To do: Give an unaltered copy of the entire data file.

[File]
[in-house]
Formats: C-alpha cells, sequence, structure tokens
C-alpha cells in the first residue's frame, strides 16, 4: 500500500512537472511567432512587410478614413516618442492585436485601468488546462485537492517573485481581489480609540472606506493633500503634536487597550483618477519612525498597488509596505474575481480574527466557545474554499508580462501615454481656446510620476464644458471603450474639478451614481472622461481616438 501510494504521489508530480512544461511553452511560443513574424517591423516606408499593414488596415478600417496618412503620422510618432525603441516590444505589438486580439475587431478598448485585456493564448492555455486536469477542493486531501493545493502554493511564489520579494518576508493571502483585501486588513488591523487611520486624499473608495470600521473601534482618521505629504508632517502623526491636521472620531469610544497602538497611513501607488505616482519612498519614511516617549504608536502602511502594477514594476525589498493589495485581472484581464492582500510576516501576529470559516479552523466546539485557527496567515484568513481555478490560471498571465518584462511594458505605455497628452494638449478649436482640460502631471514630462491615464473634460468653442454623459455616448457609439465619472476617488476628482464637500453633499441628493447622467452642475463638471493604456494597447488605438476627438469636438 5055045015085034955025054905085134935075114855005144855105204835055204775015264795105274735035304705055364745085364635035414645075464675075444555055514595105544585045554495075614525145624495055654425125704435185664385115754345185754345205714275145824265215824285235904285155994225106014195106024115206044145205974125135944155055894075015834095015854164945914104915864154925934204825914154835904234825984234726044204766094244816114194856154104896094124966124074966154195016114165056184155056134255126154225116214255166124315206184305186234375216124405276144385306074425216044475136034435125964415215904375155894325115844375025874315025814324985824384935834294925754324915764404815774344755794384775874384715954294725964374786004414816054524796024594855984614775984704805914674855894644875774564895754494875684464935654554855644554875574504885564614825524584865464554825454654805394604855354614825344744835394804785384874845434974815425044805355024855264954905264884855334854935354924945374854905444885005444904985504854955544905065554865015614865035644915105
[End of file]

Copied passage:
[in-house]
Formats: C-alpha cells, sequence, structure tokens
C-alpha cells in the first residue's frame, strides 16, 4: 500500500512537472511567432512587410478614413516618442492585436485601468488546462485537492517573485481581489480609540472606506493633500503634536487597550483618477519612525498597488509596505474575481480574527466557545474554499508580462501615454481656446510620476464644458471603450474639478451614481472622461481616438 501510494504521489508530480512544461511553452511560443513574424517591423516606408499593414488596415478600417496618412503620422510618432525603441516590444505589438486580439475587431478598448485585456493564448492555455486536469477542493486531501493545493502554493511564489520579494518576508493571502483585501486588513488591523487611520486624499473608495470600521473601534482618521505629504508632517502623526491636521472620531469610544497602538497611513501607488505616482519612498519614511516617549504608536502602511502594477514594476525589498493589495485581472484581464492582500510576516501576529470559516479552523466546539485557527496567515484568513481555478490560471498571465518584462511594458505605455497628452494638449478649436482640460502631471514630462491615464473634460468653442454623459455616448457609439465619472476617488476628482464637500453633499441628493447622467452642475463638471493604456494597447488605438476627438469636438 5055045015085034955025054905085134935075114855005144855105204835055204775015264795105274735035304705055364745085364635035414645075464675075444555055514595105544585045554495075614525145624495055654425125704435185664385115754345185754345205714275145824265215824285235904285155994225106014195106024115206044145205974125135944155055894075015834095015854164945914104915864154925934204825914154835904234825984234726044204766094244816114194856154104896094124966124074966154195016114165056184155056134255126154225116214255166124315206184305186234375216124405276144385306074425216044475136034435125964415215904375155894325115844375025874315025814324985824384935834294925754324915764404815774344755794384775874384715954294725964374786004414816054524796024594855984614775984704805914674855894644875774564895754494875684464935654554855644554875574504885564614825524584865464554825454654805394604855354614825344744835394804785384874845434974815425044805355024855264954905264884855334854935354924945374854905444885005444904985504854955544905065554865015614865035644915105